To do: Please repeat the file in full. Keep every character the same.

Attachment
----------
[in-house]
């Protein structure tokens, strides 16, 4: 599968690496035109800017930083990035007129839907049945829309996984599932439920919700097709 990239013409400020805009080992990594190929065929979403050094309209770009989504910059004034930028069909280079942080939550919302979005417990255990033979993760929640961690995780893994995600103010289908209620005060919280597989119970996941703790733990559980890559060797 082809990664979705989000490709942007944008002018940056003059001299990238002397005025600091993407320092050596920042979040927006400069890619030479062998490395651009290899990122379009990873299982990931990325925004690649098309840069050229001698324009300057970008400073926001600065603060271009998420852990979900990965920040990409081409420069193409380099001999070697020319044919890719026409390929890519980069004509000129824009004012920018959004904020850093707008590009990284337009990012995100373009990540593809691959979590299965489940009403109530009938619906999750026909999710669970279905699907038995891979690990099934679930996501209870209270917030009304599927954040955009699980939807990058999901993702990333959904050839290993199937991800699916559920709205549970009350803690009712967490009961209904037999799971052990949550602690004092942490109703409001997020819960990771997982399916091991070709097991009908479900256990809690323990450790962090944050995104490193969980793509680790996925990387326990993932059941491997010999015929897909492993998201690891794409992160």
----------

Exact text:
[in-house]
């Protein structure tokens, strides 16, 4: 599968690496035109800017930083990035007129839907049945829309996984599932439920919700097709 990239013409400020805009080992990594190929065929979403050094309209770009989504910059004034930028069909280079942080939550919302979005417990255990033979993760929640961690995780893994995600103010289908209620005060919280597989119970996941703790733990559980890559060797 082809990664979705989000490709942007944008002018940056003059001299990238002397005025600091993407320092050596920042979040927006400069890619030479062998490395651009290899990122379009990873299982990931990325925004690649098309840069050229001698324009300057970008400073926001600065603060271009998420852990979900990965920040990409081409420069193409380099001999070697020319044919890719026409390929890519980069004509000129824009004012920018959004904020850093707008590009990284337009990012995100373009990540593809691959979590299965489940009403109530009938619906999750026909999710669970279905699907038995891979690990099934679930996501209870209270917030009304599927954040955009699980939807990058999901993702990333959904050839290993199937991800699916559920709205549970009350803690009712967490009961209904037999799971052990949550602690004092942490109703409001997020819960990771997982399916091991070709097991009908479900256990809690323990450790962090944050995104490193969980793509680790996925990387326990993932059941491997010999015929897909492993998201690891794409992160």